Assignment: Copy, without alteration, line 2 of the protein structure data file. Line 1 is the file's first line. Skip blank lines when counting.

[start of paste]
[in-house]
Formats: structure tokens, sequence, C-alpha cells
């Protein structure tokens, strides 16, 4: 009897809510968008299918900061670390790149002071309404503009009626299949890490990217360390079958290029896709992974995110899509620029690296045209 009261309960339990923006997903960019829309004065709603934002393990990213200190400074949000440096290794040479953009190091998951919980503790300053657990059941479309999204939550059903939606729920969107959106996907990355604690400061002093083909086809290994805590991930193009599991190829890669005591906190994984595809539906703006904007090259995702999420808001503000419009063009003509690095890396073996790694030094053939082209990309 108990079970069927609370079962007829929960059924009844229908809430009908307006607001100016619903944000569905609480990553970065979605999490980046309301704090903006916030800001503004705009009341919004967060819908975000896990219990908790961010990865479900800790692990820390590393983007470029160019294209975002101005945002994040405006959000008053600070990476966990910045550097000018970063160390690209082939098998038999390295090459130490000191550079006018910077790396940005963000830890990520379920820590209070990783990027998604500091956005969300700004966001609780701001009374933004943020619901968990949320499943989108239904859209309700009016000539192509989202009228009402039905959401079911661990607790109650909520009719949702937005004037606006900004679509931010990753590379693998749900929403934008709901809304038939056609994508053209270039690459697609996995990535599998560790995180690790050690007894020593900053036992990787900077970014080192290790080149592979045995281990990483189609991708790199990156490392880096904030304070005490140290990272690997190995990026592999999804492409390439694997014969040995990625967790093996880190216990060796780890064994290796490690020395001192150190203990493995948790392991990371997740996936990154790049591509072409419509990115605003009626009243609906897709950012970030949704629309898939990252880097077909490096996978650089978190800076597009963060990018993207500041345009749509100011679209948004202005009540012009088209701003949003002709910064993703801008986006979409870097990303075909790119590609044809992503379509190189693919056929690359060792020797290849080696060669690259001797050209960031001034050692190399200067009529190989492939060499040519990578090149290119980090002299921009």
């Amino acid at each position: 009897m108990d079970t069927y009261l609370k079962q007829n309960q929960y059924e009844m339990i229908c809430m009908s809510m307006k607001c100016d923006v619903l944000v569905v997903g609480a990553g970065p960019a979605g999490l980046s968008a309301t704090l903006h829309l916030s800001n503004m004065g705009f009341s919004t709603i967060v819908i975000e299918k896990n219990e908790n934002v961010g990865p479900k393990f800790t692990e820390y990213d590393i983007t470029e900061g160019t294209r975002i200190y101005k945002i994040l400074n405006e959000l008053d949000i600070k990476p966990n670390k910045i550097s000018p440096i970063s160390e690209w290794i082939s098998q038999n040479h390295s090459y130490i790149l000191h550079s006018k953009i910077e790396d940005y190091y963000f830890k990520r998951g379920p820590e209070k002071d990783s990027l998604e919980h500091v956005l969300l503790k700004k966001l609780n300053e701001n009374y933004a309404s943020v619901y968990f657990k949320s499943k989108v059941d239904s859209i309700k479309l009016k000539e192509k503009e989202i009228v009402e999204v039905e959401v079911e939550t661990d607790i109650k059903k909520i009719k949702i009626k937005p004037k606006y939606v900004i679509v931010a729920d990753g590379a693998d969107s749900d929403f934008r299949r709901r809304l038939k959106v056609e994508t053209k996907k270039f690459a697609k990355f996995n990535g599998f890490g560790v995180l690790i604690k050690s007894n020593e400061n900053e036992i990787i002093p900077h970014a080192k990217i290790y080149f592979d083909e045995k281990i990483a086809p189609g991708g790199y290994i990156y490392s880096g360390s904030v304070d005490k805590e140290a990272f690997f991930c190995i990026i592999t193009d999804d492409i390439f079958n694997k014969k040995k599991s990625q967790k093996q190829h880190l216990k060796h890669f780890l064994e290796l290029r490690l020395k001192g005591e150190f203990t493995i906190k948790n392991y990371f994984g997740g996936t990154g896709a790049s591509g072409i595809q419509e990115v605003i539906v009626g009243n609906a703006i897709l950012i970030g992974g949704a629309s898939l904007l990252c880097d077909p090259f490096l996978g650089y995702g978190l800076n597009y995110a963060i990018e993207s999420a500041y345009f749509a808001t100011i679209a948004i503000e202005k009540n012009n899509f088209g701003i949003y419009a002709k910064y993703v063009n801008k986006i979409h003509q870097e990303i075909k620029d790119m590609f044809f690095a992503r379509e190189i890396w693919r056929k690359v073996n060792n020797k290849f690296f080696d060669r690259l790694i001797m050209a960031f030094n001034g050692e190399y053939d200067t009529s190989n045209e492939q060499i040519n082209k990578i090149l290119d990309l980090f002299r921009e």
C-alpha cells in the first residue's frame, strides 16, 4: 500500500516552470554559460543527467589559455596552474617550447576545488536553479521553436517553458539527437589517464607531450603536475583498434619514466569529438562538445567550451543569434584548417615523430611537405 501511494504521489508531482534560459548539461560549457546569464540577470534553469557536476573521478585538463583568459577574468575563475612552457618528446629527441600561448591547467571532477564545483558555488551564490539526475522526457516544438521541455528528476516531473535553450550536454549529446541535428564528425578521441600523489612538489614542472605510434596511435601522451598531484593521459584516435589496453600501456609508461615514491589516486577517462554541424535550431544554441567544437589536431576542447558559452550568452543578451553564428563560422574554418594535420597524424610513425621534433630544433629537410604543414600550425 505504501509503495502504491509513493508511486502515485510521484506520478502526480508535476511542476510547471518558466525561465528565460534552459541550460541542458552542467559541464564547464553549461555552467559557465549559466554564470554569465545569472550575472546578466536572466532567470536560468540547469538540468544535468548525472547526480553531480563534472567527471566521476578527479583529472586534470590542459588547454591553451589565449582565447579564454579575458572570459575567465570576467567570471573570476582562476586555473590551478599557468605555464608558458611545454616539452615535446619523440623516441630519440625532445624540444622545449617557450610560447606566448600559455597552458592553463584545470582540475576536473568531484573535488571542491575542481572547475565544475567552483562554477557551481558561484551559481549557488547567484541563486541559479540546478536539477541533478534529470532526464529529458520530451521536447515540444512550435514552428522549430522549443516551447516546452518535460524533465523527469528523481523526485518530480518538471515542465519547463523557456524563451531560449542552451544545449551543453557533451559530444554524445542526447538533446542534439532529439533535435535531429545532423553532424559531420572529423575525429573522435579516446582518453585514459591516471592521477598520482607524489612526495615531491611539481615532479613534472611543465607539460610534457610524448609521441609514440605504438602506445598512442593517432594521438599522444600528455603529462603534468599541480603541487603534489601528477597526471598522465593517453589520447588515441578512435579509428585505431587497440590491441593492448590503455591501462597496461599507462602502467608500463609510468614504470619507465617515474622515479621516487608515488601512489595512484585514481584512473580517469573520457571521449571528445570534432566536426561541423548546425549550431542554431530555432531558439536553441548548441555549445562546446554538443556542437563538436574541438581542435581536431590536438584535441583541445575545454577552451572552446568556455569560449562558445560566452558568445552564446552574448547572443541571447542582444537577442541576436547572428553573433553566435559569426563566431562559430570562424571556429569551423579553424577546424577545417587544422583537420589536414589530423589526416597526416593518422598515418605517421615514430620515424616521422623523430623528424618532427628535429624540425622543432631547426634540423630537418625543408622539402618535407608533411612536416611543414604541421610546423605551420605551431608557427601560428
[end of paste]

Formats: structure tokens, sequence, C-alpha cells